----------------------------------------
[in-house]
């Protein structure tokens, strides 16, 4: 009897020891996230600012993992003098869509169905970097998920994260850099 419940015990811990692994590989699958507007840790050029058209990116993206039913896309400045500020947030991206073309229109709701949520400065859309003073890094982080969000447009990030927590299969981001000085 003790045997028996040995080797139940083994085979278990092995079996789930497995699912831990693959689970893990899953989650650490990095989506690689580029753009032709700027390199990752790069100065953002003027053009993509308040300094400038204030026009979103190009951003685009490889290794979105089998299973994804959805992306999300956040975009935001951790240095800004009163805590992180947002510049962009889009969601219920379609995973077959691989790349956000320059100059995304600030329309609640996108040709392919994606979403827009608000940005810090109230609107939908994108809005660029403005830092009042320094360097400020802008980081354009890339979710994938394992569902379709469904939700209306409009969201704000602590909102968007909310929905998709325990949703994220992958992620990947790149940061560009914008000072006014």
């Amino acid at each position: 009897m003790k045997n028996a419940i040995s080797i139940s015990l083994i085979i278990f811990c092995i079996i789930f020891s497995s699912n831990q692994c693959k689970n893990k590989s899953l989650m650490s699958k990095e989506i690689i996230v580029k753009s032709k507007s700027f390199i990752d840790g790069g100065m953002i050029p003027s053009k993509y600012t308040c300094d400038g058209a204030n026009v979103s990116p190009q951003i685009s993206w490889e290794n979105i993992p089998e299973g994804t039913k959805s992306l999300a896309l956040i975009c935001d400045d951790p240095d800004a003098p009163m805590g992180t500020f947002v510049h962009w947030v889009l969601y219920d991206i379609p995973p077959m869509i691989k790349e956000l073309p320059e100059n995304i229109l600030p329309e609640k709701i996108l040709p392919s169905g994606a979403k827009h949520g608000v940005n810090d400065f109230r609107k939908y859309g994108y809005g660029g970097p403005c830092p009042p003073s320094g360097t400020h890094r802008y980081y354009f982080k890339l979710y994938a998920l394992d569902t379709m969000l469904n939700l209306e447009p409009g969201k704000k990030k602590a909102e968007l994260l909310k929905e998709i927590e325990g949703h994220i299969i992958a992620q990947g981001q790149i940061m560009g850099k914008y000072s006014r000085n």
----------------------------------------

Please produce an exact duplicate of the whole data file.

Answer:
[in-house]
């Protein structure tokens, strides 16, 4: 009897020891996230600012993992003098869509169905970097998920994260850099 419940015990811990692994590989699958507007840790050029058209990116993206039913896309400045500020947030991206073309229109709701949520400065859309003073890094982080969000447009990030927590299969981001000085 003790045997028996040995080797139940083994085979278990092995079996789930497995699912831990693959689970893990899953989650650490990095989506690689580029753009032709700027390199990752790069100065953002003027053009993509308040300094400038204030026009979103190009951003685009490889290794979105089998299973994804959805992306999300956040975009935001951790240095800004009163805590992180947002510049962009889009969601219920379609995973077959691989790349956000320059100059995304600030329309609640996108040709392919994606979403827009608000940005810090109230609107939908994108809005660029403005830092009042320094360097400020802008980081354009890339979710994938394992569902379709469904939700209306409009969201704000602590909102968007909310929905998709325990949703994220992958992620990947790149940061560009914008000072006014």
């Amino acid at each position: 009897m003790k045997n028996a419940i040995s080797i139940s015990l083994i085979i278990f811990c092995i079996i789930f020891s497995s699912n831990q692994c693959k689970n893990k590989s899953l989650m650490s699958k990095e989506i690689i996230v580029k753009s032709k507007s700027f390199i990752d840790g790069g100065m953002i050029p003027s053009k993509y600012t308040c300094d400038g058209a204030n026009v979103s990116p190009q951003i685009s993206w490889e290794n979105i993992p089998e299973g994804t039913k959805s992306l999300a896309l956040i975009c935001d400045d951790p240095d800004a003098p009163m805590g992180t500020f947002v510049h962009w947030v889009l969601y219920d991206i379609p995973p077959m869509i691989k790349e956000l073309p320059e100059n995304i229109l600030p329309e609640k709701i996108l040709p392919s169905g994606a979403k827009h949520g608000v940005n810090d400065f109230r609107k939908y859309g994108y809005g660029g970097p403005c830092p009042p003073s320094g360097t400020h890094r802008y980081y354009f982080k890339l979710y994938a998920l394992d569902t379709m969000l469904n939700l209306e447009p409009g969201k704000k990030k602590a909102e968007l994260l909310k929905e998709i927590e325990g949703h994220i299969i992958a992620q990947g981001q790149i940061m560009g850099k914008y000072s006014r000085n």